Best Music Documentaries
Writer: Garrett Shadwick
Music is a wonderful thing that everyone loves. Today with Spotify, Apple Music and so many streaming sites, music is just a click away. While everyone loves their music, it’s not just the songs that get so many people hooked. While musicians make music that can put a smile on your face (or help you cry, if you’re into that) people are interested in more than just the music. Looking at how musicians live their lives and what inspires them to write songs can be just as exciting as listening to their new album. Documentaries that give a little insight to these creative geniuses are very interesting. The could reveal that you and your favorite musician could actually be friends like you’ve been hoping, or that they’re so different from what you would have guessed. I know I spend a good amount of my time watching what the people who give me my life’s soundtrack are like off the stage, and that there’s many like me. The list is in no particular order and some of the documentaries may require a prior obsession with the artist to fully enjoy it, unless you just enjoy watching musicians do what they do. The following documentaries range from full fledge, over an hour documentary looking in the past, or a 20-minute look into current musician’s lives.
Austin to Boston
This documentary requires no prior obsessions with any band. This film follows the four folk bands Bear’s Den, Ben Howard, The Staves, and Nathaniel Rateliff, in their trip playing shows from, well, Austin to Boston. The show starts off in a feel-good scene in a SXSW after party. From that party, all of the band get together in five old Volkswagen vans and hit the road. The trip shows good community that comes from music, occasional cig breaks in the forest, and playing sold out shows in bars across America. If you like good music, good vibes, and a great good-feeling story about nothing but good times, then this documentary is for you.
The Other One: The Long Strange Trip Of Bob Weir
“I don’t know who Bob Weir is?” Yeah, you kind of do. Bob Weir was a prominent band member of “The Grateful Dead.” This Netflix documentary gives a very interesting insight to not only the “long strange trip of Bob Weir,” but also the hippie worship band, The Grateful Dead. I’ll be honest, I didn’t know much about The Grateful Dead until I got bored and watched it, so a prior obsession is not needed for this either. The story follows the life of Bob from growing up in Palo Alto, CA, to a thriving member of The Grateful Dead and good friend of Jerry Garcia, to his life now with a happy family. This documentary is great for any Deadheads, or for anyone like me who was curious to learn more behind the Hippie culture band.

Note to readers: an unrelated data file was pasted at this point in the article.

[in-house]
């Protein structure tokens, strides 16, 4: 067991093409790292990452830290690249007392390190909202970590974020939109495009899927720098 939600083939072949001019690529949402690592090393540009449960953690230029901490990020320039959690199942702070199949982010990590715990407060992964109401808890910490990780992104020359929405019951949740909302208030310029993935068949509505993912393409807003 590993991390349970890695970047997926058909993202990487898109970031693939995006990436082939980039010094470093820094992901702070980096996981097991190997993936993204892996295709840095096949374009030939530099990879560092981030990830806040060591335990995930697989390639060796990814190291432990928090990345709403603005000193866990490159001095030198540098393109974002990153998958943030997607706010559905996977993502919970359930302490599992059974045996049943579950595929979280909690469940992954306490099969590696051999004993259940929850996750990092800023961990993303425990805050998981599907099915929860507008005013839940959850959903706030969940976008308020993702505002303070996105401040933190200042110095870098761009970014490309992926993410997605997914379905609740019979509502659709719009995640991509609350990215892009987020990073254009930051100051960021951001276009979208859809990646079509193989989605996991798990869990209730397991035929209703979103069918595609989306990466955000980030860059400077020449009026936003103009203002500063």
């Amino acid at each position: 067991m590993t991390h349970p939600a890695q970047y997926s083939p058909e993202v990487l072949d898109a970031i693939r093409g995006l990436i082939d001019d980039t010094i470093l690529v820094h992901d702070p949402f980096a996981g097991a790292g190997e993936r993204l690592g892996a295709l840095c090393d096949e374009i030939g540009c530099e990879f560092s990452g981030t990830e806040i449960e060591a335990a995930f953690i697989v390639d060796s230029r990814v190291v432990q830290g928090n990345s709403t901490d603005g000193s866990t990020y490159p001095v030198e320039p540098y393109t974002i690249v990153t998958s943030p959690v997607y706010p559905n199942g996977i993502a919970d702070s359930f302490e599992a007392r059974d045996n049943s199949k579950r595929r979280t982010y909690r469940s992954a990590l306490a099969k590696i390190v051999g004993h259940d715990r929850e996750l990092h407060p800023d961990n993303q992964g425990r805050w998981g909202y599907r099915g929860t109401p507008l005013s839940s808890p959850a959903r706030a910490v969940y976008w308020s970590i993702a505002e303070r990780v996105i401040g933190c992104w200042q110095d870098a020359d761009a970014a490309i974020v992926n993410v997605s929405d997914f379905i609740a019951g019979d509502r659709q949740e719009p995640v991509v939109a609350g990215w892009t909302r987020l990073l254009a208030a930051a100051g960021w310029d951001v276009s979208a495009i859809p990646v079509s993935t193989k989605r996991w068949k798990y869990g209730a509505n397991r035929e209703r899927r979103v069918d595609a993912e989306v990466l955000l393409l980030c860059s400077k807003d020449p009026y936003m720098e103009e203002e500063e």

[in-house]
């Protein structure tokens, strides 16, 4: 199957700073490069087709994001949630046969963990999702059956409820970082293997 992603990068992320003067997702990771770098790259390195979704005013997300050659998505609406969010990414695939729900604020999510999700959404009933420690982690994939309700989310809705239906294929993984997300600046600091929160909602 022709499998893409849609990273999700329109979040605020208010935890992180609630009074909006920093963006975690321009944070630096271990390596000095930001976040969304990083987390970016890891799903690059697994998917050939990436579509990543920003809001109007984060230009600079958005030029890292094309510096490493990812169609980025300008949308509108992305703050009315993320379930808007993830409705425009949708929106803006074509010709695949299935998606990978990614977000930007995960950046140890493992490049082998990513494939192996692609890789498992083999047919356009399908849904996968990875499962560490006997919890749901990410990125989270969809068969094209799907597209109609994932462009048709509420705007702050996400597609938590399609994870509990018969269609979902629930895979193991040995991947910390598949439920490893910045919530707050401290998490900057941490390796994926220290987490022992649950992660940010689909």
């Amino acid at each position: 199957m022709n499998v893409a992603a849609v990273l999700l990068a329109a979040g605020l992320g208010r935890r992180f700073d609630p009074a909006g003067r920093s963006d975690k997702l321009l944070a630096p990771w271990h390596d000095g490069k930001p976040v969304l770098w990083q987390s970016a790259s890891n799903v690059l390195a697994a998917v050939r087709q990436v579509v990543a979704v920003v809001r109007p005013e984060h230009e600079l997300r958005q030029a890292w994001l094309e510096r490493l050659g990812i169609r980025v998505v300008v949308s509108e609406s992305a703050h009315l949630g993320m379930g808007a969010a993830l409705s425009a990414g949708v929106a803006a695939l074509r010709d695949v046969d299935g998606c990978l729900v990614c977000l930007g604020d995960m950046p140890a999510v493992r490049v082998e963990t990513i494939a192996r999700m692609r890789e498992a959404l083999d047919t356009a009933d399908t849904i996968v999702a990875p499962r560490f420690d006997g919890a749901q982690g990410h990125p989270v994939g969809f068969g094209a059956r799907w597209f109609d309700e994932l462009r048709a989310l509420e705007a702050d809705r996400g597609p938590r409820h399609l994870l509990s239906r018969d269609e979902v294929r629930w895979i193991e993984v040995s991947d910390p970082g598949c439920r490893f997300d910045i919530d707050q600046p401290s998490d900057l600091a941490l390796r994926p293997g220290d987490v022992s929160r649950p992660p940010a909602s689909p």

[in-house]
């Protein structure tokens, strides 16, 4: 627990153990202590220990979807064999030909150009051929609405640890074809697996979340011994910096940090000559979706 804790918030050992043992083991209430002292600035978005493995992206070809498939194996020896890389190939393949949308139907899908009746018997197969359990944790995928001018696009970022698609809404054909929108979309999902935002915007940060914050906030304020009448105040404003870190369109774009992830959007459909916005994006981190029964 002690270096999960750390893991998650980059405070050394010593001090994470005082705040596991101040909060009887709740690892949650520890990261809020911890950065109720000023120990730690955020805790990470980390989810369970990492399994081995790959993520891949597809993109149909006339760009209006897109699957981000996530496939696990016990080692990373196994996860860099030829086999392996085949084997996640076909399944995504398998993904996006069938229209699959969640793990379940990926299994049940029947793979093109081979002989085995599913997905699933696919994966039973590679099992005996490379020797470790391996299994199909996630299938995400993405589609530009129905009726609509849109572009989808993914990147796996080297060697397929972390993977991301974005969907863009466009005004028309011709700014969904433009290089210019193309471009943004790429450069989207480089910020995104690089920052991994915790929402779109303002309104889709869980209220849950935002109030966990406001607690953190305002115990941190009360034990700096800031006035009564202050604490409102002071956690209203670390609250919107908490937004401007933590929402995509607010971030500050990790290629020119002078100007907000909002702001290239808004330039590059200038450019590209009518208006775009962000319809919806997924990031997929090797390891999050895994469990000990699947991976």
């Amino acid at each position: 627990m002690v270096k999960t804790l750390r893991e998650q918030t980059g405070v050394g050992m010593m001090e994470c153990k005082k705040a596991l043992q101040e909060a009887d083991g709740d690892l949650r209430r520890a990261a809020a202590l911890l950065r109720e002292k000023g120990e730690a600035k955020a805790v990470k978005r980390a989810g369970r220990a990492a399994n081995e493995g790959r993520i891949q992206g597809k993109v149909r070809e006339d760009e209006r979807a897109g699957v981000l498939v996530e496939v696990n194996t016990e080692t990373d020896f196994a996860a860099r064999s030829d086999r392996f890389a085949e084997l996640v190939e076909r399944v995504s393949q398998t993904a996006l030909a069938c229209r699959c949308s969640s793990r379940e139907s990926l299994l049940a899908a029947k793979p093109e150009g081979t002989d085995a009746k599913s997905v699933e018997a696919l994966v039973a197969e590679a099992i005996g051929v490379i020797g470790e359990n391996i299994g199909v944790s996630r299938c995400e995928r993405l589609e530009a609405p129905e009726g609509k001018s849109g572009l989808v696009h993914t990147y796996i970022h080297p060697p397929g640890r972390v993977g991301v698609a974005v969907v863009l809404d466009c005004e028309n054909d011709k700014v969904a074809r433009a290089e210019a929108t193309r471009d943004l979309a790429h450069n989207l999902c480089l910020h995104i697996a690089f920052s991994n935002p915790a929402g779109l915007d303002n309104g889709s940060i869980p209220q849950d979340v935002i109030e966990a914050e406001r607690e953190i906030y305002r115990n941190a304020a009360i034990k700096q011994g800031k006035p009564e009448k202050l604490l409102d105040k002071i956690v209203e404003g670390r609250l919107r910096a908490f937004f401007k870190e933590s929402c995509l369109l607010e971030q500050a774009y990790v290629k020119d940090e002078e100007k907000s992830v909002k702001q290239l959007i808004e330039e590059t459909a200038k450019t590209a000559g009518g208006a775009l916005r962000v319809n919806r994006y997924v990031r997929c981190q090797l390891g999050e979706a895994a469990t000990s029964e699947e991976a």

This is Home
This twenty-two minute short film follows the story of Ft Worth native, Leon Bridges. Leon started out washing dishes at Del Frisco's, attending Tarrant County College (Where stars Post Malone and Garrett Shadwick have both attended) and barely attracting 20 people at open mics and ended up being a global sensation and signing with Columbia records. Watching the documentary allows you to see his life off the stage; featuring his pre-show prayers, drinking with his boys, and dancing with his mother Lisa to his own vinyl. This film can be found on YouTube, Vimeo, or Leon’s website.
Pure Comedy the Film
If you are not already familiar with the Fleet Foxes former drummer Father John Misty, this may not be of interest to you. This twenty-five minute long short film can be found on YouTube. The entirely black and white film follows Father John Misty’s creative course through the makings of his newest album, Pure Comedy. Interesting clips in the film include FJM taking a nap in the back of his hearse (yes, he drives a hearse), taking his daily micro-dose of LSD, working through the night in the studio, and simply drinking coffee while smoking a cigarette and writing new music. This is a great short film to watch if you love FJM, or if you just want to see what doing LSD everyday does to you. (If you’re interested in that last part, just start watching the video at 19:30) If you decide to watch just remember I never told you it wasn’t weird.
Ah, everyone’s (and my) favorite bum; indie, cigarette-smoking, easy going, Mac DeMarco. This thirty-four minute long “Macumentary” is all about Mac Demarco. While the film is almost about nothing, big Mac DeMarco fans will go crazy over it. Through the Macumentary, Mac shows his incredibly small studio, hanging with his band, how he records all of his music to cassette tape, and so much more. I will say that this definitely requires an infatuation with Mac DeMarco that I and many 14-year-old girls share. This short film shot by Mac’s bandmate, Pierce, shows that Demarco’s gap-toothed smile attitude isn’t just on stage and in interviews, it’s just how he lives. This documentary contains great clips of Mac and the band and also gives some thoughtful words of wisdom.
“Ain’t got no mother f**kin’ espresso makers out in the woods do they Bon Iver, you mother f**ker.” -Mac Demarco